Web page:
I'm big on the upside of all three of Triston McKenzie, Brayan Bello, and Louie Varland, and then I felt good about balancing their volatility with guys like Dean Kremer and Matt Manning. Kremer made some key second-half changes last year, that I covered here, and I love that he's locked into a spot on a great team. Manning has always posted great ratios in MLB action, but he's now throwing harder, with more vertical movement on his fastball, and looks great this spring.

Lastly, I was happy to get stashes like Coby Mayo and Shane Baz. I expect both to be locked into their team's rosters from June on (at the latest for Mayo) and instead of having to fight for them on the wire, I can slot them into my roster and have them help push my team forward.

Where Did I Go Wrong?

Shortstop is clearly my biggest weakness. During the draft, I had about 5-6 options marked for "value" shortstops: guys like J.P. Crawford, Trevor Story, Jeremy Pena, Zach Neto, and Carlos Correa. Every time they came up early on in the draft, they were going about $2-5 over where I had them valued, so I decided to wait, assuming one of them would come in at my desired range. I didn't want to use up all the money I assumed I'd need to fill out my rotation. In the end, I looked up and all of those guys were gone, and I was left with Ezequiel Duran, who would be a great option if he got everyday at-bats, but he likely won't in Texas.

I also came out of the draft a little bit shorter on speed than I wanted to. I know that Duran, Michael Massey, and Max Kepler will get me some chip-in steals, and Ramon Laureano could push 20 if he plays enough games, but I still needed one more guy. Paying $20 for Story instead of the $15 I had budgeted would have helped there. I think Ceddanne Rafaela can help there. He seems primed to be an everyday player in Boston and could play 2B and SS in addition to CF. I think he can be a 30-steal asset, which is great for me, and I'd love for him to get SS eligibility, but I'm just not sure if/when that will happen since we need 15 games for a player to get a new position.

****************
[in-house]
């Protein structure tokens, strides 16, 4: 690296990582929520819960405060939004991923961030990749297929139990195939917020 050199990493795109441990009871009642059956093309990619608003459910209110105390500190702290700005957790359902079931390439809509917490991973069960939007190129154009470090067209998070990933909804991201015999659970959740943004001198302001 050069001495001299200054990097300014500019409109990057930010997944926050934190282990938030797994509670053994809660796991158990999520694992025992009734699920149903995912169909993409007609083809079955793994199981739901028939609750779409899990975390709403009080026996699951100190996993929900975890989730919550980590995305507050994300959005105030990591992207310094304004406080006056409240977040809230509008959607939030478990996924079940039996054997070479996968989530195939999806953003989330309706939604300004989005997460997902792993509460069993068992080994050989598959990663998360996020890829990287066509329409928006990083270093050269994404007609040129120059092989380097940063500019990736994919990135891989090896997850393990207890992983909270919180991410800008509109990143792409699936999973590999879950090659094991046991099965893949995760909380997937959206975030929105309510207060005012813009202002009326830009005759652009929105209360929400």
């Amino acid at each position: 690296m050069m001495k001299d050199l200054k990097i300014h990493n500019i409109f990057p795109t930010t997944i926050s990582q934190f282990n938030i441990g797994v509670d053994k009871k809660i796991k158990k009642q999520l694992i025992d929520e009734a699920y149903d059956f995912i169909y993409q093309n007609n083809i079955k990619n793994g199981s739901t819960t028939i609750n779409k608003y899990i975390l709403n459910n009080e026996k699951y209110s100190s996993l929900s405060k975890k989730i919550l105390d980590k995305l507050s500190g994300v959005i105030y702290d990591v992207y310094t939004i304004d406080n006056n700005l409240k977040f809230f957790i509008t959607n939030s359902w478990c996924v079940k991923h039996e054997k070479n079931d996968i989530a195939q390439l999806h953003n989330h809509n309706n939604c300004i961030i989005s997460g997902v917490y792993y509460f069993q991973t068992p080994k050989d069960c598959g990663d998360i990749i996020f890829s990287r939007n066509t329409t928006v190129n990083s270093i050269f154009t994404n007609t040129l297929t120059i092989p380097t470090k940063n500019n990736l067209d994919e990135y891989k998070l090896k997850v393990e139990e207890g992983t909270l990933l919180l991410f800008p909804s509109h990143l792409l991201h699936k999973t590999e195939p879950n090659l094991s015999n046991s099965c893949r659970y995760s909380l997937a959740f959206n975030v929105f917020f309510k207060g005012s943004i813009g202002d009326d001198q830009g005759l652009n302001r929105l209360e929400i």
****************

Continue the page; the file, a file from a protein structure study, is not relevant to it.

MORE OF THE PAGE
I like getting Massey for $4 at second base because I believe he's in for a good season, but I now have three hitters from the Royals, and I don't love being over-exposed to fine by not great offenses.

Lastly, I zagged from my strategy of getting primarily relievers because I saw value at the end of the draft in Varland and Manning. Instead of seeing which starters made it back to me in the reserves, I took those guys and trusted that I would get some relievers in the reserve portion. While I'm happy to get Josh Sborz and Shelby Miller, I wanted Jason Foley, John Schreiber, Jordan Leasure, or Chad Green, so I'm a bit bummed I missed out on them.

However, I'm just more bummed that I deviated from my plan. I could have paid up a bit for one of those shortstops and then spent just $1 on Schreiber or Foley instead of $4 on Varland and felt a little more secure about my overall team. Sometimes it's just one pick or one decision that can throw you off.

Yet, the draft is only one portion of the season. Even if I feel fine but not great about how I did here, I know I'll have chances on the wire. I need speed and middle infield depth, so the second an option pops up that looks legitimate, I'm not going to worry about saving my FAAB. Perhaps I can fix my mistake before April is done.